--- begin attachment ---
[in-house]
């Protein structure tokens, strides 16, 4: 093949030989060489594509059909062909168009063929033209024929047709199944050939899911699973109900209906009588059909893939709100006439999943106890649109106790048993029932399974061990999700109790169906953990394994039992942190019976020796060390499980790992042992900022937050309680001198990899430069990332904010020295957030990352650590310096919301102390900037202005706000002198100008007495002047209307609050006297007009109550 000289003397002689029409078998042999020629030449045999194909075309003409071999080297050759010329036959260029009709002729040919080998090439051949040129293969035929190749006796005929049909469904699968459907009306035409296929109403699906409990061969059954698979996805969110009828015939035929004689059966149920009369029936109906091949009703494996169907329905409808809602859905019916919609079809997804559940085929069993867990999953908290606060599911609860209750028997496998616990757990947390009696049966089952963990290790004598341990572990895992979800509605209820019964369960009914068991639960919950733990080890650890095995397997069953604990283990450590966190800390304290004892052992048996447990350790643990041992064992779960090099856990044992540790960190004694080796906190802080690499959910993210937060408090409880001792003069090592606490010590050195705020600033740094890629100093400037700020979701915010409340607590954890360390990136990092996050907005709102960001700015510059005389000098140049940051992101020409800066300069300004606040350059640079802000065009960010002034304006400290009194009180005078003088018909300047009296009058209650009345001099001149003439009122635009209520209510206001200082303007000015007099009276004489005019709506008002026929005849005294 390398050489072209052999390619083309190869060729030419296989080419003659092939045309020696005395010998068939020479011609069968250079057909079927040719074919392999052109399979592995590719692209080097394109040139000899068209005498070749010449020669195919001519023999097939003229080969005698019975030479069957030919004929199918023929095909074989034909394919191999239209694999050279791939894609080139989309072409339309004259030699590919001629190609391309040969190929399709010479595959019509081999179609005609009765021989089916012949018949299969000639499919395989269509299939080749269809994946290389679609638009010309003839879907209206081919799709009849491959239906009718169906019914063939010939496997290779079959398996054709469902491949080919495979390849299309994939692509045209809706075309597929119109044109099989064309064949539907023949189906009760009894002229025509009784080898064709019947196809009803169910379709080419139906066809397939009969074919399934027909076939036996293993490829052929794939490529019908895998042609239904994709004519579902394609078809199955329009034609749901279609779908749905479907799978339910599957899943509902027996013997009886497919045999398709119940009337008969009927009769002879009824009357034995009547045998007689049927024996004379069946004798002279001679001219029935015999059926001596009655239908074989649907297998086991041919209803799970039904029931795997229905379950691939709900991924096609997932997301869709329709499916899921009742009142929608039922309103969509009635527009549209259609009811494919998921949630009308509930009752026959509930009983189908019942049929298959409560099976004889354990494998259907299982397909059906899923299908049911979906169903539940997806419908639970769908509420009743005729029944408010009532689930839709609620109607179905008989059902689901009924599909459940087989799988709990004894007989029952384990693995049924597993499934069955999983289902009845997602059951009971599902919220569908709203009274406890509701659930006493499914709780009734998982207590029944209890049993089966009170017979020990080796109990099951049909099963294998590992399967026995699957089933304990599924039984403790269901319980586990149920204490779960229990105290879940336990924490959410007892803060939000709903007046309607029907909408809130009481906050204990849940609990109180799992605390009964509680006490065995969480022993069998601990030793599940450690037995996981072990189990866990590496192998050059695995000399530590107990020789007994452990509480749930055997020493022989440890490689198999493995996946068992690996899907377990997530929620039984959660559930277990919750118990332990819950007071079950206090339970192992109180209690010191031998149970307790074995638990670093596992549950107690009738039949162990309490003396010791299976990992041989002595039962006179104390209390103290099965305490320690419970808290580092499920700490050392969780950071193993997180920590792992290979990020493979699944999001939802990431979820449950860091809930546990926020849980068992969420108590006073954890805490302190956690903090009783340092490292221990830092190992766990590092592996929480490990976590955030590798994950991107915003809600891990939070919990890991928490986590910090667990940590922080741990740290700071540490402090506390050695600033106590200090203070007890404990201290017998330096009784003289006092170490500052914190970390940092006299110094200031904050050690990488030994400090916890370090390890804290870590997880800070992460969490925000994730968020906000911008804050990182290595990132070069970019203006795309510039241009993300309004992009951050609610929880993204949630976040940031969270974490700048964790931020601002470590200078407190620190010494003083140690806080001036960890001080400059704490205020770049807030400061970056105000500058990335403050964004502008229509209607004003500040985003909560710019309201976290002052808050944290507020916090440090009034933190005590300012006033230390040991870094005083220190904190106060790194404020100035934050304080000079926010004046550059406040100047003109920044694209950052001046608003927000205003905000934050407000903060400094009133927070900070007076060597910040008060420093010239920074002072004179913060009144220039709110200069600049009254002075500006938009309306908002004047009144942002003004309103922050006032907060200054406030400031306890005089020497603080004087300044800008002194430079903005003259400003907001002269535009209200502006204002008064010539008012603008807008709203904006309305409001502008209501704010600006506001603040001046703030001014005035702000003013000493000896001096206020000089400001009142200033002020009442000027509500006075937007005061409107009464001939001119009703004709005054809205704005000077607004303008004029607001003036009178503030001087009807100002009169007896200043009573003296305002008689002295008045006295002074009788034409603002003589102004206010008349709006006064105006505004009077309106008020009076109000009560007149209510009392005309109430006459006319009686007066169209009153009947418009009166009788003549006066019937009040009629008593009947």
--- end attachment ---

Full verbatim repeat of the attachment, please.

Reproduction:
[in-house]
């Protein structure tokens, strides 16, 4: 093949030989060489594509059909062909168009063929033209024929047709199944050939899911699973109900209906009588059909893939709100006439999943106890649109106790048993029932399974061990999700109790169906953990394994039992942190019976020796060390499980790992042992900022937050309680001198990899430069990332904010020295957030990352650590310096919301102390900037202005706000002198100008007495002047209307609050006297007009109550 000289003397002689029409078998042999020629030449045999194909075309003409071999080297050759010329036959260029009709002729040919080998090439051949040129293969035929190749006796005929049909469904699968459907009306035409296929109403699906409990061969059954698979996805969110009828015939035929004689059966149920009369029936109906091949009703494996169907329905409808809602859905019916919609079809997804559940085929069993867990999953908290606060599911609860209750028997496998616990757990947390009696049966089952963990290790004598341990572990895992979800509605209820019964369960009914068991639960919950733990080890650890095995397997069953604990283990450590966190800390304290004892052992048996447990350790643990041992064992779960090099856990044992540790960190004694080796906190802080690499959910993210937060408090409880001792003069090592606490010590050195705020600033740094890629100093400037700020979701915010409340607590954890360390990136990092996050907005709102960001700015510059005389000098140049940051992101020409800066300069300004606040350059640079802000065009960010002034304006400290009194009180005078003088018909300047009296009058209650009345001099001149003439009122635009209520209510206001200082303007000015007099009276004489005019709506008002026929005849005294 390398050489072209052999390619083309190869060729030419296989080419003659092939045309020696005395010998068939020479011609069968250079057909079927040719074919392999052109399979592995590719692209080097394109040139000899068209005498070749010449020669195919001519023999097939003229080969005698019975030479069957030919004929199918023929095909074989034909394919191999239209694999050279791939894609080139989309072409339309004259030699590919001629190609391309040969190929399709010479595959019509081999179609005609009765021989089916012949018949299969000639499919395989269509299939080749269809994946290389679609638009010309003839879907209206081919799709009849491959239906009718169906019914063939010939496997290779079959398996054709469902491949080919495979390849299309994939692509045209809706075309597929119109044109099989064309064949539907023949189906009760009894002229025509009784080898064709019947196809009803169910379709080419139906066809397939009969074919399934027909076939036996293993490829052929794939490529019908895998042609239904994709004519579902394609078809199955329009034609749901279609779908749905479907799978339910599957899943509902027996013997009886497919045999398709119940009337008969009927009769002879009824009357034995009547045998007689049927024996004379069946004798002279001679001219029935015999059926001596009655239908074989649907297998086991041919209803799970039904029931795997229905379950691939709900991924096609997932997301869709329709499916899921009742009142929608039922309103969509009635527009549209259609009811494919998921949630009308509930009752026959509930009983189908019942049929298959409560099976004889354990494998259907299982397909059906899923299908049911979906169903539940997806419908639970769908509420009743005729029944408010009532689930839709609620109607179905008989059902689901009924599909459940087989799988709990004894007989029952384990693995049924597993499934069955999983289902009845997602059951009971599902919220569908709203009274406890509701659930006493499914709780009734998982207590029944209890049993089966009170017979020990080796109990099951049909099963294998590992399967026995699957089933304990599924039984403790269901319980586990149920204490779960229990105290879940336990924490959410007892803060939000709903007046309607029907909408809130009481906050204990849940609990109180799992605390009964509680006490065995969480022993069998601990030793599940450690037995996981072990189990866990590496192998050059695995000399530590107990020789007994452990509480749930055997020493022989440890490689198999493995996946068992690996899907377990997530929620039984959660559930277990919750118990332990819950007071079950206090339970192992109180209690010191031998149970307790074995638990670093596992549950107690009738039949162990309490003396010791299976990992041989002595039962006179104390209390103290099965305490320690419970808290580092499920700490050392969780950071193993997180920590792992290979990020493979699944999001939802990431979820449950860091809930546990926020849980068992969420108590006073954890805490302190956690903090009783340092490292221990830092190992766990590092592996929480490990976590955030590798994950991107915003809600891990939070919990890991928490986590910090667990940590922080741990740290700071540490402090506390050695600033106590200090203070007890404990201290017998330096009784003289006092170490500052914190970390940092006299110094200031904050050690990488030994400090916890370090390890804290870590997880800070992460969490925000994730968020906000911008804050990182290595990132070069970019203006795309510039241009993300309004992009951050609610929880993204949630976040940031969270974490700048964790931020601002470590200078407190620190010494003083140690806080001036960890001080400059704490205020770049807030400061970056105000500058990335403050964004502008229509209607004003500040985003909560710019309201976290002052808050944290507020916090440090009034933190005590300012006033230390040991870094005083220190904190106060790194404020100035934050304080000079926010004046550059406040100047003109920044694209950052001046608003927000205003905000934050407000903060400094009133927070900070007076060597910040008060420093010239920074002072004179913060009144220039709110200069600049009254002075500006938009309306908002004047009144942002003004309103922050006032907060200054406030400031306890005089020497603080004087300044800008002194430079903005003259400003907001002269535009209200502006204002008064010539008012603008807008709203904006309305409001502008209501704010600006506001603040001046703030001014005035702000003013000493000896001096206020000089400001009142200033002020009442000027509500006075937007005061409107009464001939001119009703004709005054809205704005000077607004303008004029607001003036009178503030001087009807100002009169007896200043009573003296305002008689002295008045006295002074009788034409603002003589102004206010008349709006006064105006505004009077309106008020009076109000009560007149209510009392005309109430006459006319009686007066169209009153009947418009009166009788003549006066019937009040009629008593009947």